Read by MJ Readers

Book Review The Railwayman’s Wife

The Railwayman’s Wife by Ashely Hay

About the book

In a small town on the land’s edge, in the strange space at a war’s end, a widow, a poet and a doctor each try to find their own peace, and their own new story.

In Thirroul, in 1948, people chase their dreams through the books in the railway’s library. Anikka Lachlan searches for solace after her life is destroyed by a single random act. Roy McKinnon, who found poetry in the mess of war, has lost his words and his hope. Frank Draper is trapped by the guilt of those his treatment and care failed on their first day of freedom. All three struggle with the same question: how now to be alive.

Comments

We found this to be a beautifully written book, very much enjoyed by the group. Some readers did say this was not a book that was for them or a book they would normally have chosen but they commended the lovely writing style of the author.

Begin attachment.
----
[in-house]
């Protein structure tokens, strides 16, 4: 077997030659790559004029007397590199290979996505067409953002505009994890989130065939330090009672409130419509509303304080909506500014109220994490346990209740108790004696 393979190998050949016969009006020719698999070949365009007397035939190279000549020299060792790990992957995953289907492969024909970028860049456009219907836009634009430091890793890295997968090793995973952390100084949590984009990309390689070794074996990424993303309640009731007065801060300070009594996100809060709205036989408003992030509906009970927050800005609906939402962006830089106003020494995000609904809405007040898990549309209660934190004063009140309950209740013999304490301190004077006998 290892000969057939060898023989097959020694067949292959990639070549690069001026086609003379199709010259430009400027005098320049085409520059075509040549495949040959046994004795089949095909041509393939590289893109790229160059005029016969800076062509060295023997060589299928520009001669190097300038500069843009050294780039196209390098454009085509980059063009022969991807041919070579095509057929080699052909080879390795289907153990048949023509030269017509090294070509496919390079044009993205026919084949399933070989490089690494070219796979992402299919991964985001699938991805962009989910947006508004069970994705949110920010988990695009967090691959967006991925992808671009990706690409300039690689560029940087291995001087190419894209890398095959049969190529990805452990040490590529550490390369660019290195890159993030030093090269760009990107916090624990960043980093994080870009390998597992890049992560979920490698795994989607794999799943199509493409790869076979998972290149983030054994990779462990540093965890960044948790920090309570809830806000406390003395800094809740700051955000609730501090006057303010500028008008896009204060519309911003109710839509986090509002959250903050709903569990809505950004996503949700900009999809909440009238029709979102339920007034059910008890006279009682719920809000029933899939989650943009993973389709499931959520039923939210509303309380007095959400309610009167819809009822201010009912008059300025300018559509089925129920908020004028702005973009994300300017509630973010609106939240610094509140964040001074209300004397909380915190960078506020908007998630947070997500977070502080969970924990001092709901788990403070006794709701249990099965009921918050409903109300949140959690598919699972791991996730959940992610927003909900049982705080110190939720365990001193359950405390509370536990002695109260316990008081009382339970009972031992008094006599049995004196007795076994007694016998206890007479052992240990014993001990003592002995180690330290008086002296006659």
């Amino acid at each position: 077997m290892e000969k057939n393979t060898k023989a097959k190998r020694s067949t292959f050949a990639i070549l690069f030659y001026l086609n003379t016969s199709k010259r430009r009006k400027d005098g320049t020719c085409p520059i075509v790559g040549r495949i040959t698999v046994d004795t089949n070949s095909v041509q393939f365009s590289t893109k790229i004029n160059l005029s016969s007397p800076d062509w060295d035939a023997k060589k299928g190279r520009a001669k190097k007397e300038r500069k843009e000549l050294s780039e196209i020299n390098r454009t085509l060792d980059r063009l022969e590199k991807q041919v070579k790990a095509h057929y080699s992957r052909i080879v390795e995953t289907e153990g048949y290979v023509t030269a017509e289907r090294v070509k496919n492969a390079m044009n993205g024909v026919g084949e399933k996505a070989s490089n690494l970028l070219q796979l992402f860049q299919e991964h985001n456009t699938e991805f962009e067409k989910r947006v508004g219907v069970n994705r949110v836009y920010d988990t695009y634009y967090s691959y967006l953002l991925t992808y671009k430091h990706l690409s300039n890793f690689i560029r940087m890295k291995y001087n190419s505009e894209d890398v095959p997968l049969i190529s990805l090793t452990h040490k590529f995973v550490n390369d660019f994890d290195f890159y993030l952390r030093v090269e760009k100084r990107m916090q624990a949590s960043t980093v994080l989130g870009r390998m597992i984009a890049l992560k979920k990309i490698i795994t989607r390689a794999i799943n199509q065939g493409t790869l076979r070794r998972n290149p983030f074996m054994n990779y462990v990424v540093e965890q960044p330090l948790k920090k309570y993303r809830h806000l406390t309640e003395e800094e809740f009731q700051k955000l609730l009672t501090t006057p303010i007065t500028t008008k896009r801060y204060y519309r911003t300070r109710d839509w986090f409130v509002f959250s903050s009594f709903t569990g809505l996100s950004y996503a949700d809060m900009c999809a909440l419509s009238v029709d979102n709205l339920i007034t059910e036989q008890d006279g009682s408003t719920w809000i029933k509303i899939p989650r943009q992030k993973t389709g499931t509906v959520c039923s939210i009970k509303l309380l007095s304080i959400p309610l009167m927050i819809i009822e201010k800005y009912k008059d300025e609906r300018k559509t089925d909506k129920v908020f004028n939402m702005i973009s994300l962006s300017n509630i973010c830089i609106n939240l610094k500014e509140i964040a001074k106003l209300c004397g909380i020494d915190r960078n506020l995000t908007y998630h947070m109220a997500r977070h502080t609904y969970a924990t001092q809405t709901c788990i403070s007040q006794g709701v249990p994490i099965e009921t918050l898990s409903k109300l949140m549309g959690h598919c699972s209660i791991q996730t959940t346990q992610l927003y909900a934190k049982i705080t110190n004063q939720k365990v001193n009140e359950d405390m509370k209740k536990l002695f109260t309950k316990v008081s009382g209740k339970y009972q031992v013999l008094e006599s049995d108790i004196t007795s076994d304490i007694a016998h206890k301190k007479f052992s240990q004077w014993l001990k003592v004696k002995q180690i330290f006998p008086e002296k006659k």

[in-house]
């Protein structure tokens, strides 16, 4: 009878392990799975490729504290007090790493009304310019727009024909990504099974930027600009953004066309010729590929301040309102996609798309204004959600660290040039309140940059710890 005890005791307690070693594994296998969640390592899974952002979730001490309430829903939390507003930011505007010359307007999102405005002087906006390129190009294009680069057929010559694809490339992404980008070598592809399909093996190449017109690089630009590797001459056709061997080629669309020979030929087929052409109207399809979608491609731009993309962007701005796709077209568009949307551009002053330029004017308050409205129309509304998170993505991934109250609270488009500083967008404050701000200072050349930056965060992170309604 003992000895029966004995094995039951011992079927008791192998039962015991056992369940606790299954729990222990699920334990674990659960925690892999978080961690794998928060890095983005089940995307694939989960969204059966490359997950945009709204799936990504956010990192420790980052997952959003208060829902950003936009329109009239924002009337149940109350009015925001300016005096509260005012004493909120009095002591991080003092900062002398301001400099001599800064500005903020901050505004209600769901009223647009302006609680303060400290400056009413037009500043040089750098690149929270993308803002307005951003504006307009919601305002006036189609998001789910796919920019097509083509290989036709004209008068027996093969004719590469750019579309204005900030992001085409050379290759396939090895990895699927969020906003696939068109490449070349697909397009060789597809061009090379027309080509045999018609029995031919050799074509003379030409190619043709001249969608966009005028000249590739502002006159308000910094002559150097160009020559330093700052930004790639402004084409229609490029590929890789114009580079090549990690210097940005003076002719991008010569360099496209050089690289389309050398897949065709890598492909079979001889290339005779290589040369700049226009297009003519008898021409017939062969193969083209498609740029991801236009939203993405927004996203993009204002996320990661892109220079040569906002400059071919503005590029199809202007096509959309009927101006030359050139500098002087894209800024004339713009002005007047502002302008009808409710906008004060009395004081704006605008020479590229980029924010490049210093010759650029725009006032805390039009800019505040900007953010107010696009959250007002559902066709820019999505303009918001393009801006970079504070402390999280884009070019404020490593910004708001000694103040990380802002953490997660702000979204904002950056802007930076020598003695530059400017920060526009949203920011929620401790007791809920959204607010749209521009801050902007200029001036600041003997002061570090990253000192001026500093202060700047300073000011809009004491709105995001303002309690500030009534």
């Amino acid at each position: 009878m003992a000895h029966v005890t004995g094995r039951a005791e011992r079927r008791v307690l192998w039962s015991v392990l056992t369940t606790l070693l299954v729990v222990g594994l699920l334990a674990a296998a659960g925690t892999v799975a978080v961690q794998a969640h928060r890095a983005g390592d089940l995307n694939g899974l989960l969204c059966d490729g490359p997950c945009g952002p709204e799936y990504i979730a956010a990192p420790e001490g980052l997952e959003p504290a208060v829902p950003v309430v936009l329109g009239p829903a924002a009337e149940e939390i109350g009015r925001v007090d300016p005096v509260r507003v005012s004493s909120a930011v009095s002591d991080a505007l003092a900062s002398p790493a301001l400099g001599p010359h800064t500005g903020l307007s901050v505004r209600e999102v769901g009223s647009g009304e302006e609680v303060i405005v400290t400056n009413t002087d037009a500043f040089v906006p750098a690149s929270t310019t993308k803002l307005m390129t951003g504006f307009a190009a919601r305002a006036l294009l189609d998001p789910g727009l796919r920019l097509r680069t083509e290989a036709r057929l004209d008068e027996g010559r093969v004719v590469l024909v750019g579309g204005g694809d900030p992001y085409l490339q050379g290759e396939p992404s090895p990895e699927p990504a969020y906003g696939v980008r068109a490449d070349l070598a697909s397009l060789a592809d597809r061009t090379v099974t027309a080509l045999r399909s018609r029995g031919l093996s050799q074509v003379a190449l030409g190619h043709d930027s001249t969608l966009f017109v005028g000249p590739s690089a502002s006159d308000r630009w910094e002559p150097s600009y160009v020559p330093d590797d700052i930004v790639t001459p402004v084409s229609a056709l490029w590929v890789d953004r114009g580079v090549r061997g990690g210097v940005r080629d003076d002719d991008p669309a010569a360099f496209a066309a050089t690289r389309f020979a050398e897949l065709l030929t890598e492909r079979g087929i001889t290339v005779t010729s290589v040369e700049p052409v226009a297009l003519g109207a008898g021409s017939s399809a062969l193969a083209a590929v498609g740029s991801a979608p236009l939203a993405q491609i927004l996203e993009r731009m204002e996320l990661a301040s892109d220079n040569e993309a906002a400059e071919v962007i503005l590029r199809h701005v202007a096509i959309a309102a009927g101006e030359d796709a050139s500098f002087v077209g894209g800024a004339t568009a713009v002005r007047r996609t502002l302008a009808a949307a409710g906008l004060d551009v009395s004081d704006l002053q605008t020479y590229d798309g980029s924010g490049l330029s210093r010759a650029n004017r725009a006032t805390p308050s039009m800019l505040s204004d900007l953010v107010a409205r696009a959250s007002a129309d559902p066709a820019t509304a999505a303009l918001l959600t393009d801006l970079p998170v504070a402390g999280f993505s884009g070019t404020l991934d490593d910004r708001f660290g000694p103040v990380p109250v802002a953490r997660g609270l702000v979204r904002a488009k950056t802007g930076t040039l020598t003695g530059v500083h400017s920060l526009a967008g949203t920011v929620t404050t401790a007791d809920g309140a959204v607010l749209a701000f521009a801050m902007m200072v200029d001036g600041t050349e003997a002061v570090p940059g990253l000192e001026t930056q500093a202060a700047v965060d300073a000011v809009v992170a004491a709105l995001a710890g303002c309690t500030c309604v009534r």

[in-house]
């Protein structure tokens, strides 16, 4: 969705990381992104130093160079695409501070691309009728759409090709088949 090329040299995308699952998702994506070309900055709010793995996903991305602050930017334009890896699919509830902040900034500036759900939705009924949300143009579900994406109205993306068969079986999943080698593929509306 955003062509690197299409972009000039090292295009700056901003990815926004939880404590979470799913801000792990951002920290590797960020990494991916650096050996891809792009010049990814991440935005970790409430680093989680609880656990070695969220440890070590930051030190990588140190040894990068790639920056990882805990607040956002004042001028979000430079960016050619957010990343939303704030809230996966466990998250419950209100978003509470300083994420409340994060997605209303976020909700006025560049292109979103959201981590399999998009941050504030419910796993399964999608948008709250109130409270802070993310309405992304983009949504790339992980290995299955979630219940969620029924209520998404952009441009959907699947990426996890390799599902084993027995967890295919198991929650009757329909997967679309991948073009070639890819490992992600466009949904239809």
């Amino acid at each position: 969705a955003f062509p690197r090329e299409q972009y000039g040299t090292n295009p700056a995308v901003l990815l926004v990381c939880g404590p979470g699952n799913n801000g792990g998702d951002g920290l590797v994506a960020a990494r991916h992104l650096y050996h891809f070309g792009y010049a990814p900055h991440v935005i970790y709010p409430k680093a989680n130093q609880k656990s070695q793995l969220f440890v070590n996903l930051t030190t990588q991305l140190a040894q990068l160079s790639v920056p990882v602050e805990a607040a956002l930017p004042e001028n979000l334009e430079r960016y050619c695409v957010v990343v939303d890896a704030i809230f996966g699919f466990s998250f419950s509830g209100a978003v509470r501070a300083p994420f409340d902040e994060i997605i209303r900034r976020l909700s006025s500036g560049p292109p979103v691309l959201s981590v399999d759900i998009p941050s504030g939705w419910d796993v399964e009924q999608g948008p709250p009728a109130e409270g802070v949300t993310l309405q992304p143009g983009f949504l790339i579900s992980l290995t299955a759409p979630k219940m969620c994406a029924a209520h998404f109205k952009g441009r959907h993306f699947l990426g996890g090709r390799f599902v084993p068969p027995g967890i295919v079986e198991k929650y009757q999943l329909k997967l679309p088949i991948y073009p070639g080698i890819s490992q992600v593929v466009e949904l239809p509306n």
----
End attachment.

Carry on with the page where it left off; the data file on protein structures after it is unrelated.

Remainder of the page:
As a group we found the key characters were very likable.

The downside for our group was the focus on poetry all throughout the book. We found the poetry written in the story was not at all outstanding or enjoyable and to some readers it was bland and uninspiring.

There were many themes in this story discussed in detail by the group.

Anika, the main character in the book. Her transformation from a secure loving and loved wife and mother to a grieving widow, mother to a grieving child and thrust quickly, through necessity’ into working woman.